A few weeks after my breast cancer diagnosis, I was called back for an additional biopsy due to concerns about another area in my breast requiring an MRI-guided procedure. An MRI is an imaging machine resembling a small tunnel. During the procedure, lying on my belly, a piece of plastic from the MRI table pressed against my sternum, causing pain and discomfort despite local anesthesia.
As the doctor prepared for the biopsy, I recalled a friend who underwent thyroid surgery using self-hypnosis for anesthesia. Trained by a hypnotherapist, he induced deep hypnosis and numbness in the throat area. Though I was in the early stages of my hypnotist training when diagnosed, prompted by this memory, I attempted self-hypnosis. Visualizing a serene ocean scene—gentle waves, wet sand, and the sun’s warmth—I aimed to connect deeply with this imagery.
While the pain persisted, self-hypnosis made it more manageable. I found sanctuary in my mind—a haven to seek solace amid medical procedures.
Self-hypnosis is an alternate state of consciousness, blending relaxation and focused attention. It is a natural state we experienced daily (when absorbed in reading or arriving home without remembering the last miles of a journey).
Research confirms hypnosis’s efficacy in reducing cancer-related symptoms like pain, nausea, fatigue, emotional distress, and anxiety. However, incorporating it into standard cancer care faces barriers due to myths about hypnosis, limited understanding of its mechanism, and practitioner availability.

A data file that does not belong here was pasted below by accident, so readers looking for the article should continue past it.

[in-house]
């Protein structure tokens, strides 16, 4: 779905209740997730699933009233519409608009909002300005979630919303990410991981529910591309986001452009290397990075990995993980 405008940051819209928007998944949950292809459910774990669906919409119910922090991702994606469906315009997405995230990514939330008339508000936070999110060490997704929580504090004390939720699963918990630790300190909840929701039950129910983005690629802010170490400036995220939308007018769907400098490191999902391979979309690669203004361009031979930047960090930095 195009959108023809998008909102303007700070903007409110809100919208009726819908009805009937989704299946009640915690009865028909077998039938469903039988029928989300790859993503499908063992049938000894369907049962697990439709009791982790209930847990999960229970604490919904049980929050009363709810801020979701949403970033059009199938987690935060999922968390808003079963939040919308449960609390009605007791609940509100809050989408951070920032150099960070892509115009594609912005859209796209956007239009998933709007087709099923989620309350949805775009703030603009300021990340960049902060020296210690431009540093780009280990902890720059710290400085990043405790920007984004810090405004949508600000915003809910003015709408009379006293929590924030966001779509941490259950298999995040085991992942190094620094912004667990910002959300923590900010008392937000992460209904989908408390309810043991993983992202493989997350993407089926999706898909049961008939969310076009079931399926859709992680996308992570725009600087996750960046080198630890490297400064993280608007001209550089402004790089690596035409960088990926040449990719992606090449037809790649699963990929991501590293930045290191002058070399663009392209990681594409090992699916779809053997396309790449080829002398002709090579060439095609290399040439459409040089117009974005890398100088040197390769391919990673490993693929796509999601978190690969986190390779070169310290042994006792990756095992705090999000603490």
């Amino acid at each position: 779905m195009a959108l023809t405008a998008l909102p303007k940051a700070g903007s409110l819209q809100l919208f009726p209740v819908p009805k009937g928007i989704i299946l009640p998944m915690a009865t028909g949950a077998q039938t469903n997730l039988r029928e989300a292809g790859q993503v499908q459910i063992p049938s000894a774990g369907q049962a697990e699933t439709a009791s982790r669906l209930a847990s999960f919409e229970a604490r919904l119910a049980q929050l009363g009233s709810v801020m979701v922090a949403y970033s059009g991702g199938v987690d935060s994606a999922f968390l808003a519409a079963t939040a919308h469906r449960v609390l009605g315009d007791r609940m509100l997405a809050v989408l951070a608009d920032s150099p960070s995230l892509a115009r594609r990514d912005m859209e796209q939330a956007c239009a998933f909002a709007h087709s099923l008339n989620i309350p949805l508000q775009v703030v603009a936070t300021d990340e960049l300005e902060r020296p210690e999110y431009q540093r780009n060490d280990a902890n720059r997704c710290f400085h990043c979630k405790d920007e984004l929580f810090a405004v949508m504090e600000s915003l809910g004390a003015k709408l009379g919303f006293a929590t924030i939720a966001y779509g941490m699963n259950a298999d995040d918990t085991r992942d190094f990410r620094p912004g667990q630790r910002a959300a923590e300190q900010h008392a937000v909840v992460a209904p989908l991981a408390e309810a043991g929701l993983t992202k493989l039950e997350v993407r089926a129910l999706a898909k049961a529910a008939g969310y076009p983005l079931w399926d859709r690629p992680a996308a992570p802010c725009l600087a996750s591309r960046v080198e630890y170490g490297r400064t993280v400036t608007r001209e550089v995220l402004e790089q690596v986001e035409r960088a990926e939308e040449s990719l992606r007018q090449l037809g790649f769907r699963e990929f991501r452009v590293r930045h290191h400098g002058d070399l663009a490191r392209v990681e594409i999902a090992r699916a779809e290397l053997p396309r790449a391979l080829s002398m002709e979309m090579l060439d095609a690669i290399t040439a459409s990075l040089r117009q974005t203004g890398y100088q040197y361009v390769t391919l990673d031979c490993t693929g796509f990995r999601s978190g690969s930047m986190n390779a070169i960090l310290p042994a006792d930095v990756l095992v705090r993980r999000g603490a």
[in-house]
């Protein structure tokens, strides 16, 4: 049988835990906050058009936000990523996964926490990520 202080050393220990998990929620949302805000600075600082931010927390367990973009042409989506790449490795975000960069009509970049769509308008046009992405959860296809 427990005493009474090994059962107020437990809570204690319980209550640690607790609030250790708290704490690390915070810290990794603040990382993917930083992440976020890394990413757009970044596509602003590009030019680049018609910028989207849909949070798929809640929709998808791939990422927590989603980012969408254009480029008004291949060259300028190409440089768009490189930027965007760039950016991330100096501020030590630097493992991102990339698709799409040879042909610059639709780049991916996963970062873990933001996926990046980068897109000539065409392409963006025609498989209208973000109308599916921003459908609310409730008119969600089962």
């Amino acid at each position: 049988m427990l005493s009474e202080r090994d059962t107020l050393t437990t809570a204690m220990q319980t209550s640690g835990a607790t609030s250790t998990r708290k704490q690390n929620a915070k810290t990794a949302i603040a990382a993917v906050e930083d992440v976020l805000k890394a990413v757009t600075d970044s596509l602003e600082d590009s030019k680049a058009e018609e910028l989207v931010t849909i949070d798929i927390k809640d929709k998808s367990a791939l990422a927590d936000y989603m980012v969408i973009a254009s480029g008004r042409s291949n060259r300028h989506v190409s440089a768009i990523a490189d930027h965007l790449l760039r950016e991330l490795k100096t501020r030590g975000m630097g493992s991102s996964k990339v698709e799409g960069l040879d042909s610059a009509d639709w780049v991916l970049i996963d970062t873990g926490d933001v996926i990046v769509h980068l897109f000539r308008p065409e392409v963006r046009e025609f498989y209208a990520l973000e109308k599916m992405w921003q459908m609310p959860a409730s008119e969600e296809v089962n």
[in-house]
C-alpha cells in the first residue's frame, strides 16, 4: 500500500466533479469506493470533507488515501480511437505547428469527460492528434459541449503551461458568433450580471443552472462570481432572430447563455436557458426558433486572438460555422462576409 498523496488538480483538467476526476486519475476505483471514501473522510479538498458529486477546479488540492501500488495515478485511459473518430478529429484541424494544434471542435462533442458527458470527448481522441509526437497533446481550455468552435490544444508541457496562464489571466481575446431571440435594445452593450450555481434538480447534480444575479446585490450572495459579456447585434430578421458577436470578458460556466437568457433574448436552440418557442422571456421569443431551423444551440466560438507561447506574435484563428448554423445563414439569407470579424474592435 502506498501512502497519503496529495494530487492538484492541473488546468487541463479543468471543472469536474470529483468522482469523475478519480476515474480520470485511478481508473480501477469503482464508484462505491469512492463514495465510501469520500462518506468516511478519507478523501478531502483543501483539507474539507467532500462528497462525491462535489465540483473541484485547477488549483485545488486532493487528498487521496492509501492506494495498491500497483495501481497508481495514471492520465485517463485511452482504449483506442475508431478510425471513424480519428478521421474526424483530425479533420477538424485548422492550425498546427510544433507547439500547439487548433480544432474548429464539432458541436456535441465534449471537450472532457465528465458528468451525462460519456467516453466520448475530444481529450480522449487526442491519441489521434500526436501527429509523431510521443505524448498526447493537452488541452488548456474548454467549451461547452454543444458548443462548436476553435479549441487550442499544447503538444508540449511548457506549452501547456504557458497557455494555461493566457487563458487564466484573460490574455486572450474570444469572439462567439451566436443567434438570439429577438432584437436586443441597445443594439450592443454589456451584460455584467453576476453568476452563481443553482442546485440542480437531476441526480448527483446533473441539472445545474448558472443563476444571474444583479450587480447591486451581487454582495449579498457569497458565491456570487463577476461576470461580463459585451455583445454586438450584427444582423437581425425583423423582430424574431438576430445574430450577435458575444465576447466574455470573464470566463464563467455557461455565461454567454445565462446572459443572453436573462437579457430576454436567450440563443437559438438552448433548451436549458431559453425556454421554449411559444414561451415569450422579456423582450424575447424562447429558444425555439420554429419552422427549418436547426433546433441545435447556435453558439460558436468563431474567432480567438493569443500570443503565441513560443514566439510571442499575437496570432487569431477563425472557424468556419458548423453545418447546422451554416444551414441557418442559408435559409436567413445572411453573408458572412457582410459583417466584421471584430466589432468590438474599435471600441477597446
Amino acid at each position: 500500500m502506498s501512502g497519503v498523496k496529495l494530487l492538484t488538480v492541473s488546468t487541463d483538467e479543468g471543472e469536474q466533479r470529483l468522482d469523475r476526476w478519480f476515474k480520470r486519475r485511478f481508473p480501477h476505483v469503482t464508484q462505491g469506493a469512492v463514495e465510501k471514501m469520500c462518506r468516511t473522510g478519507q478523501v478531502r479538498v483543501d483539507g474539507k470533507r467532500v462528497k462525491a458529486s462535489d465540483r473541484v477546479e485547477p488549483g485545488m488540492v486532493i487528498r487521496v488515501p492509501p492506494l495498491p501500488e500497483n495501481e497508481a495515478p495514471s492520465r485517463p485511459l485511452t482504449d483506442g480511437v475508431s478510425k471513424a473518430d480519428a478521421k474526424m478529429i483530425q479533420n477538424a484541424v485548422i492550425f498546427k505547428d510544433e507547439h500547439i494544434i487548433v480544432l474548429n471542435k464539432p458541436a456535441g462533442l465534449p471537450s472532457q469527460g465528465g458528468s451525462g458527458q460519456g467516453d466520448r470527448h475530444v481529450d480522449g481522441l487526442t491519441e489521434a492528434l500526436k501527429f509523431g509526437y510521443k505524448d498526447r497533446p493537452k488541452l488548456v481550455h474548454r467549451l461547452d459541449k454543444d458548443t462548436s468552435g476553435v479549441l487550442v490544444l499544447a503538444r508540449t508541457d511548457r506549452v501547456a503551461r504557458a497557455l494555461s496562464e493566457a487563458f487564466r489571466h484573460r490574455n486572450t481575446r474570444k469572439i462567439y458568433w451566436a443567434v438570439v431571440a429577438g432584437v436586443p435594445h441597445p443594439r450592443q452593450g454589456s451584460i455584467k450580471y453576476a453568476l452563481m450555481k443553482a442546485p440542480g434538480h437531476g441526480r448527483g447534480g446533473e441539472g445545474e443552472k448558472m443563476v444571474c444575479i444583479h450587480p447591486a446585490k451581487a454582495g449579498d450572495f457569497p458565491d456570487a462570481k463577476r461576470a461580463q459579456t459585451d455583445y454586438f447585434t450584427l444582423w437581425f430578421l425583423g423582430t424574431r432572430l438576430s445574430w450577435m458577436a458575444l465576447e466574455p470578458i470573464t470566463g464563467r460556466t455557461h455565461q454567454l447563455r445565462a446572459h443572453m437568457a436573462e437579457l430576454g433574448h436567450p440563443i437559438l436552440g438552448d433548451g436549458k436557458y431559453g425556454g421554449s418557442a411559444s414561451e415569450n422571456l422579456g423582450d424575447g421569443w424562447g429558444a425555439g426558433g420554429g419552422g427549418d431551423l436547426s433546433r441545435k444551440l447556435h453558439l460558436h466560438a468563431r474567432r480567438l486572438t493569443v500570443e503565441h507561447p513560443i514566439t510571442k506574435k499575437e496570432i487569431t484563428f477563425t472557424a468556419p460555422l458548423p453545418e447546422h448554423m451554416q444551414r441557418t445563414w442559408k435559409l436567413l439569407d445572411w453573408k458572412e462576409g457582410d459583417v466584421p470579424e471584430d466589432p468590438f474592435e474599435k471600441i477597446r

Throughout treatment, I utilized ocean visualization to briefly distance myself from the clinical setting. I adopted more self-hypnosis techniques to manage anxiety and pain, and I implemented a daily visualization of my treatment attacking cancer cells with the aid of my immune system. Envisioning my body’s defenses combating cancer cells with unwavering strength and cleansing my body of any waste or toxic components fostered a sense of empowerment and deepened my belief in the mind-body connection. I continue this visualization practice to this day.
In my coaching sessions, I encourage and guide others to harness the innate power of their minds. I believe self-hypnosis extends far beyond mere relaxation; it is a conduit for healing. By accessing the subconscious mind, we can regain a renewed sense of control and unearth reservoirs of resilience, hope, and determination. Self-hypnosis becomes a personal refuge—a simple yet profound practice empowering patients to harness inner strength, fostering resilience and hope with each focused breath.
Have you used self-hypnosis in the past? Want to learn more? Contact me.